Other Husband & Wife Articles

Were We Adopting Problems?

 

By Devin Rose

My wife and I married in our late 20s and wanted to have children right away. So we eagerly awaited the end of each month to see if we had conceived, but after six months had passed, we began to fear that we might have a fertility problem.

Then she got pregnant. We were so thrilled that we told everyone right away, only to find out at our first ultrasound that the baby’s heart wasn’t beating. A month later, my wife miscarried our first child, whom we named John Thomas. A year went by of hoping to conceive again, working with the Pope Paul VI Institute to understand our fertility problem better, but no baby came. That’s when my wife brought up adoption.

Like most guys, I always assumed that I’d have children of my own and wouldn’t “need” to adopt, but reality turned out differently. My wife made a deal with me: if we didn’t conceive by the end of the summer, we would consider adoption. I agreed, and the months ticked by. Sure enough, summer ended with us still childless, so I kept my end of the bargain, and we started talking about adoption.

Devin and Kate Rose and their three adopted children

Devin and Katie Rose and their three adopted children.

I learned that adoption is done through three main avenues: domestic private, international, and through the state’s foster-care system. Most of our friends who had adopted went the international route, going overseas for children who no longer have connection to their birth parents. In domestic private adoption, a woman in the United States chooses to give her baby to another family through adoption. For couples who want a newborn or infant, domestic private and international adoptions are good options. Their main downside is the cost, which can run in the tens of thousands of dollars.

I wasn’t excited about paying that much money, especially knowing that there were children in our own town who needed homes. But the downside of adopting through the foster-care system was a big one: all of the children in the system have been removed from their parents due to abuse, neglect, or abandonment. Why would I want to take on someone else’s problem?

I didn’t know anything about being a father, and these children might have serious behavior problems that I wouldn’t know how to handle. Someone else messed up this child’s life through their evil actions. Did I really want to suffer the consequences of their bad decisions?

Those thoughts went through my mind, but when I took them to God in prayer, I realized that I was thinking on a purely human level. I remembered that God had adopted me and done so at a time when I was depressed and being consumed by fears, a young man without hope in the world. He had taken on my problems, ones that he hadn’t caused, and welcomed me like the prodigal son. Suddenly, I saw adoption in an entirely different light. By adopting, especially children with so-called “problems,” I would be doing what God did for me. Being a man, I am drawn to heroic actions, and the noble calling of adoption won out over my natural fears.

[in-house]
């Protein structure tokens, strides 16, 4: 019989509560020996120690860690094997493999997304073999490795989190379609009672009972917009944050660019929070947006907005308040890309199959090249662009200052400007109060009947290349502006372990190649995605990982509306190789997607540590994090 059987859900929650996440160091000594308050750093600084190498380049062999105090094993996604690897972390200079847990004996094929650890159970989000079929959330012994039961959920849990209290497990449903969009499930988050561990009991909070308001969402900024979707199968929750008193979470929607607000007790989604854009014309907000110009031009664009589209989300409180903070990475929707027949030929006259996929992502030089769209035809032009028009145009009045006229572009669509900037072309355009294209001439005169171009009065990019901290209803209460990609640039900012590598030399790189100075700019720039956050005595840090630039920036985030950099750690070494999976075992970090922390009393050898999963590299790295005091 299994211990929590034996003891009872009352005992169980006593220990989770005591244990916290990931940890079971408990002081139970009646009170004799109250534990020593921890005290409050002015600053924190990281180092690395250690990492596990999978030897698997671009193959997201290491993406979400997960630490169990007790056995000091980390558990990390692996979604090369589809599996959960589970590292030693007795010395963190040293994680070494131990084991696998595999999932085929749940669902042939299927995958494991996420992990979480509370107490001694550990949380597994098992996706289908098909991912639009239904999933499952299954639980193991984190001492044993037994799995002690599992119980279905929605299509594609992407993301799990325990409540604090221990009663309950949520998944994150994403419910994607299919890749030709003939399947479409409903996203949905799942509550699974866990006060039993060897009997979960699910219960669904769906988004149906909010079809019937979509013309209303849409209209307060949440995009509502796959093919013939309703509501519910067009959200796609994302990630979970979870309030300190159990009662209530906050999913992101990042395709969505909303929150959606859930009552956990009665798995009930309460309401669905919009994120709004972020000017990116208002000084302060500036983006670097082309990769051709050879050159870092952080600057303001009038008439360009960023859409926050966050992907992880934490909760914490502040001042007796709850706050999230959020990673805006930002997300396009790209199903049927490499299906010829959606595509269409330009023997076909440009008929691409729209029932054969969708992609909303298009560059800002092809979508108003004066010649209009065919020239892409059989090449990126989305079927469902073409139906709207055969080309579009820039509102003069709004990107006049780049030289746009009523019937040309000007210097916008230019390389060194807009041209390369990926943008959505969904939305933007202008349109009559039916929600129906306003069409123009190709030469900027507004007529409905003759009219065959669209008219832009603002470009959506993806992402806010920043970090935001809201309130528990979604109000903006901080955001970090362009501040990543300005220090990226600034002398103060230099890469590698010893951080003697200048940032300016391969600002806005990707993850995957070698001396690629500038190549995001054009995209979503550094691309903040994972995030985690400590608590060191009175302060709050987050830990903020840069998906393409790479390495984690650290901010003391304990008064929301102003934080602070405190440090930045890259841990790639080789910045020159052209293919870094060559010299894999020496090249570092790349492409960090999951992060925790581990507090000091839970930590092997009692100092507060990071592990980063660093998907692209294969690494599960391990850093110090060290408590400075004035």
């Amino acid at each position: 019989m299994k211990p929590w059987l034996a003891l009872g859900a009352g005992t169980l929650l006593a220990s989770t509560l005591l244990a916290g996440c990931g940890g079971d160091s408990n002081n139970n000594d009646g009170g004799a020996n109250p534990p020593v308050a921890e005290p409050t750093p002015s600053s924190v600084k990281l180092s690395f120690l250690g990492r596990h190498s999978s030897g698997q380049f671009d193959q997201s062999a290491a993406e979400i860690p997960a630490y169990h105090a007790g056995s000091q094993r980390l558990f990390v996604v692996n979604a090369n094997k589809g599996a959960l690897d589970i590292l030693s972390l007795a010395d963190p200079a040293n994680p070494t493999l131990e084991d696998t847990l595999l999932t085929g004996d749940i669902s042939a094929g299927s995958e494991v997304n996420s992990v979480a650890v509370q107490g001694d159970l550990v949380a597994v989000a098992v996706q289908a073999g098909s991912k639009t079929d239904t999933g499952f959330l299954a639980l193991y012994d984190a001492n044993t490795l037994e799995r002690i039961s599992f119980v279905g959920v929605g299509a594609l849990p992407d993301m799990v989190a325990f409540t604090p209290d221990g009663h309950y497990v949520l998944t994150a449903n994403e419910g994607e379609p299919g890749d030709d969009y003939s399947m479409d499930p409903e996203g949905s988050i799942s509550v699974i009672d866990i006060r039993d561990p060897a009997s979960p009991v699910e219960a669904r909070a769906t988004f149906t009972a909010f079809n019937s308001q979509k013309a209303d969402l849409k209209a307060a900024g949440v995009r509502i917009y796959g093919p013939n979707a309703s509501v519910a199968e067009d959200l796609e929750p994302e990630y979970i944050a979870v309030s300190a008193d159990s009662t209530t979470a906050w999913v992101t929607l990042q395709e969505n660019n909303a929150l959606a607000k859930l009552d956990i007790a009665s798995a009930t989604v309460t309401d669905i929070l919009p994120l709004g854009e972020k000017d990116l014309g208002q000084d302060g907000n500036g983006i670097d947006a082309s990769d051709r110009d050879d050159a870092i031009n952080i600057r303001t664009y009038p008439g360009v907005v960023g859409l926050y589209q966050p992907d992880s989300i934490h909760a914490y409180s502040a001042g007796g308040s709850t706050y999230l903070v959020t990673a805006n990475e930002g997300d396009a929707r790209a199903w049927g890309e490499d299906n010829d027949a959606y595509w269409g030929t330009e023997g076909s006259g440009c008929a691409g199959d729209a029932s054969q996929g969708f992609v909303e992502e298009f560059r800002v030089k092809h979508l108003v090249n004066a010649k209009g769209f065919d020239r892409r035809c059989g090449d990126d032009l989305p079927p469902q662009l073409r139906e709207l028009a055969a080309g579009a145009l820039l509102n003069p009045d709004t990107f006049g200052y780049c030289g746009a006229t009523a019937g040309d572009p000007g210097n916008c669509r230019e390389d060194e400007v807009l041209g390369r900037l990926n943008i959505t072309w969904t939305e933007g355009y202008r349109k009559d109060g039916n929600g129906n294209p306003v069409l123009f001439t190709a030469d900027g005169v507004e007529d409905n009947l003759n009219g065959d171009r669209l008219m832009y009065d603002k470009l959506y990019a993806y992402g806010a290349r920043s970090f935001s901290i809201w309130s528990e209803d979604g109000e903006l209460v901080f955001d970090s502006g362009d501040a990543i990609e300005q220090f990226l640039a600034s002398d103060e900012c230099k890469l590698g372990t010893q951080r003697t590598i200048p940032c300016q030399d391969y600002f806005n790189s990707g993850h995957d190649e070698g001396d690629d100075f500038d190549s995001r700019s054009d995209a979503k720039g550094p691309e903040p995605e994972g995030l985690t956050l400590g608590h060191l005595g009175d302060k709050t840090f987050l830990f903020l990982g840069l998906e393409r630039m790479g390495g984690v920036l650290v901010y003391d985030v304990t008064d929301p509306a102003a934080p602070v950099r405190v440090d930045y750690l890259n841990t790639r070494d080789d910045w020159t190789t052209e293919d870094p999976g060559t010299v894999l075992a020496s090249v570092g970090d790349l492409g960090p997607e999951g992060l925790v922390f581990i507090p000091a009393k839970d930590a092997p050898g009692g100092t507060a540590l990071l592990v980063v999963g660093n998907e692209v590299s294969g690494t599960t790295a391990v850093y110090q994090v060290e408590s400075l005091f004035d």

So we took the classes to get licensed for foster-care adoption and jumped through all the hoops, praying for wisdom in knowing what kinds of children we should be open to. During our home study, we told our caseworker to call us for children of any race who were two years old and younger. A month later, we got the call: twin boys, biracial, 7 months old, would we take them? Without hesitation, we shouted “Yes!” Shortly thereafter, we drove to the foster home of our future sons to meet them for the first time.

I didn’t know what to think: they were identical, light-brown little butterballs. I didn’t feel a rush of emotion telling me that I was “meant” to be their dad. Instead, I felt a little unsure of myself, but I remembered that love is an act of the will, a decision, and I had decided to love these boys. The emotions would come later. We brought them home, gave them new names, and have been loving them ever since.

But that’s not the whole story. As my wife and I were finalizing the adoption process, we surprisingly conceived on our own! Two months before my wife delivered our son Edmund, on Dec. 30, 2009, we got another call from the foster care agency, asking if we would take the sister of our two adopted boys. We said yes again, and now have a girl named Adele.

I never imagined that my family would take shape in this way – almost overnight, it seems, we have four children, after wondering if we would be able to have any. But I have come to accept that God’s ways are not my own, and I wouldn’t change that fact for the world.

Devin Rose is a 31-year-old software engineer and lay apologist who blogs at St. Joseph’s Vanguard. He and his wife, Katie, live with their four children in Austin, Texas.